On the left of the door as you come in there is a list of rectors, vicars and assistant clergy of this parish going back to 1201. Of especial interest is the list of patrons which shows the influence of Beaulieu Abbey from 1235 followed by the Crown and later local families. The present patrons are the Church Pastoral Aid Society. Of recent years the parish has been served by clergy who have been to New Zealand, India, China and East Africa. On the South Wall of the side chapel there is a memorial to Canon Diggens who did much work on the history of this church and was a canon of Dunedin. He died in 1916 at Saltash three years after leaving St. Keverne. On the North wall is a much faded wall painting or Fresco, of St Christopher, with a drawing, done in 1905, showing how much it had deteriorated during that century. This mural was revealed when the whitewash was removed from the walls in 1893 and is much degraded. The saint himself is in the centre of the mural and various episodes of this life are depicted in panels around the outside.

The St. Keverne Nave
The St. Keverne Nave
To the left of the mural is a small lancet window. The feature is of Norman origin and the relatively modern glass depicts Christ as the Good Shepherd. Below the window the rounded head of the North Doorway also indicates Norman architecture.

The three sets of Rood Screen Stairs are one of the great mysteries of all Cornish Churches. 3rd set of Rood Steps Normally the Rood Screen would run across between the Nave the Chancel, but there must be a different explanation here. Perhaps the first, west most, set went to the North Aisle roof and may have been the first stage up a central tower. The second doorway would then mark where the Rood Screen originally was. The third set would then show where the Screen was moved to around 1500. (The present Screen is from the Victorian restoration). However, the north wall has undergone extensive restoration as modern bricks were found in the stonework when a previous heating system was installed in 1987. Outside, the Roof Stairwell Turret can be seen.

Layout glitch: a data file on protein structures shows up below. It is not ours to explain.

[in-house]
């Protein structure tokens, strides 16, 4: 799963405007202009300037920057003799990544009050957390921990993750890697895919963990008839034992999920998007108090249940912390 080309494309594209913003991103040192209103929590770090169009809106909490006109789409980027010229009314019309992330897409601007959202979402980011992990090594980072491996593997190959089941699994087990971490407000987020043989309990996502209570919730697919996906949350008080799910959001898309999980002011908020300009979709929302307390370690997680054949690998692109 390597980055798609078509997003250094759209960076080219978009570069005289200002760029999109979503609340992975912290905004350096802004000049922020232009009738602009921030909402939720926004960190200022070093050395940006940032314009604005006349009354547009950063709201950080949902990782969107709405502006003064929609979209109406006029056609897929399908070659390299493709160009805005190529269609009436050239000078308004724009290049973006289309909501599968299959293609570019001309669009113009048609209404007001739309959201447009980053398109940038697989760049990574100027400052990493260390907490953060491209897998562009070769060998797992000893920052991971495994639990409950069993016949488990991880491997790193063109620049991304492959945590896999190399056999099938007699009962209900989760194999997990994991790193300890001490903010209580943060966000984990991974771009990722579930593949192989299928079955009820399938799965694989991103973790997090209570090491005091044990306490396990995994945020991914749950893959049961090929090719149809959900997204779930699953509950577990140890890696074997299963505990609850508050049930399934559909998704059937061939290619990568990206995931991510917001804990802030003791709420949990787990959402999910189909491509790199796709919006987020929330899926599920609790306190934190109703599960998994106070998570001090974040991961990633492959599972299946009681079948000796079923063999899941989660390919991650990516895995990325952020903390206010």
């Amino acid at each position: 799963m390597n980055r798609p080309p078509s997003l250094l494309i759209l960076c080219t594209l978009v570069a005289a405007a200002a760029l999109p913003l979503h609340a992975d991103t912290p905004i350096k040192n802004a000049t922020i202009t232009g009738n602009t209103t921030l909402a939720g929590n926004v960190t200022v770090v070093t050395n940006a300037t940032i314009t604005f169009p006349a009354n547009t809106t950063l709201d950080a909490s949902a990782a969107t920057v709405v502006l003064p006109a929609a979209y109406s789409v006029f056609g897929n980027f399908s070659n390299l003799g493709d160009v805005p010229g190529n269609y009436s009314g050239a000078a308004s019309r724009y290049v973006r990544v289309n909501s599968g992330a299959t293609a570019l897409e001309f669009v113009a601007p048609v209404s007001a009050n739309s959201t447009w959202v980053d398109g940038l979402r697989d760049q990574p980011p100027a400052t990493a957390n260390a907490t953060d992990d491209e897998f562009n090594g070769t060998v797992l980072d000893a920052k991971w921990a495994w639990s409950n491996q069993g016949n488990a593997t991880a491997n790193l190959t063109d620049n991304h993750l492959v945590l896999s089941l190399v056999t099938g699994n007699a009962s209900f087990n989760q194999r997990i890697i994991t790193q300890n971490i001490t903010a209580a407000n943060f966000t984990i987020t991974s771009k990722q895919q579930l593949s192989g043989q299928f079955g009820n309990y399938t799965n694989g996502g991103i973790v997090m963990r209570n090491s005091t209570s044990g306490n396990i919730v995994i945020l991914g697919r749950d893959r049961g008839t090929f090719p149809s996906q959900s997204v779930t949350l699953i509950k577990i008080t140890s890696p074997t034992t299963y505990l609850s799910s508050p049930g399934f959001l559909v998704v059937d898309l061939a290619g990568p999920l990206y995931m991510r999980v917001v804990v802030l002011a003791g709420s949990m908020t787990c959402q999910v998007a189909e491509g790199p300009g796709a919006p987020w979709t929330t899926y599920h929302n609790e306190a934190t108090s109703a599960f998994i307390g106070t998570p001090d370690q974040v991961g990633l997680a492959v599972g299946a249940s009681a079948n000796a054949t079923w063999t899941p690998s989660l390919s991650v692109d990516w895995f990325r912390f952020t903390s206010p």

There is fine and interesting pulpit of Jacobean age, however nothing is known of its history.

A brass plate on the North Wall of the church commemorates one of the victims of the Drawing of the Pulpit sinking of the Titanic. The Sandys memorials throw interesting light on the faith and convictions of a family who exercised considerable influence in the area from their seat in Lanarth. For those interested in anagrams there is a very early one engraved on a memorial stone just in front of the Communion rails in the South Aisle. Near the main door, in the choir vestry behind the list of incumbents, can be seen the gudgeon from the transport ship Primrose which was wrecked in 1809 on the Manacle rocks. Above the chancel steps is the 1914-1918 War Memorial Cross, the base of which has part of an old beam dated 1457, the oldest piece of wood in the building.

High above, bats roost - there is evidence around the choir stalls! Bats are a welcome and protected species in many Cornish churches.

Lancet Window
Lancet Window
One set of Rood Steps
One set of Rood Steps
The Jackobean Pulpit
The Jackobean Pulpit